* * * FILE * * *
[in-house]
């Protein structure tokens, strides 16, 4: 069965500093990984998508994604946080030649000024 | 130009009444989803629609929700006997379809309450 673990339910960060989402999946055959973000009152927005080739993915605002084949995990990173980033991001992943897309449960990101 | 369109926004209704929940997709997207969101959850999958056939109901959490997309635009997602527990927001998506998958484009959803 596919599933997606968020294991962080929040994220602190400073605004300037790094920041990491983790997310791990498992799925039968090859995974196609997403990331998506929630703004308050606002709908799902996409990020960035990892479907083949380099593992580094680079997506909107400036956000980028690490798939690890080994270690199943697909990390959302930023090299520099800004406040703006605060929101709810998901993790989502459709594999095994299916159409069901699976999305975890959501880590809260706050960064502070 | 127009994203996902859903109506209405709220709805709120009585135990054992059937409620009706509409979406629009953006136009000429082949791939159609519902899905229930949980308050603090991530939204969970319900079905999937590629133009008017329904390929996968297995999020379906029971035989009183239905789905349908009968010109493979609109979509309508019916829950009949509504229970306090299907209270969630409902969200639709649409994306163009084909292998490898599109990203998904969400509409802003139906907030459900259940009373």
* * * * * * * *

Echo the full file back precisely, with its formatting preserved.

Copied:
[in-house]
């Protein structure tokens, strides 16, 4: 069965500093990984998508994604946080030649000024 | 130009009444989803629609929700006997379809309450 673990339910960060989402999946055959973000009152927005080739993915605002084949995990990173980033991001992943897309449960990101 | 369109926004209704929940997709997207969101959850999958056939109901959490997309635009997602527990927001998506998958484009959803 596919599933997606968020294991962080929040994220602190400073605004300037790094920041990491983790997310791990498992799925039968090859995974196609997403990331998506929630703004308050606002709908799902996409990020960035990892479907083949380099593992580094680079997506909107400036956000980028690490798939690890080994270690199943697909990390959302930023090299520099800004406040703006605060929101709810998901993790989502459709594999095994299916159409069901699976999305975890959501880590809260706050960064502070 | 127009994203996902859903109506209405709220709805709120009585135990054992059937409620009706509409979406629009953006136009000429082949791939159609519902899905229930949980308050603090991530939204969970319900079905999937590629133009008017329904390929996968297995999020379906029971035989009183239905789905349908009968010109493979609109979509309508019916829950009949509504229970306090299907209270969630409902969200639709649409994306163009084909292998490898599109990203998904969400509409802003139906907030459900259940009373």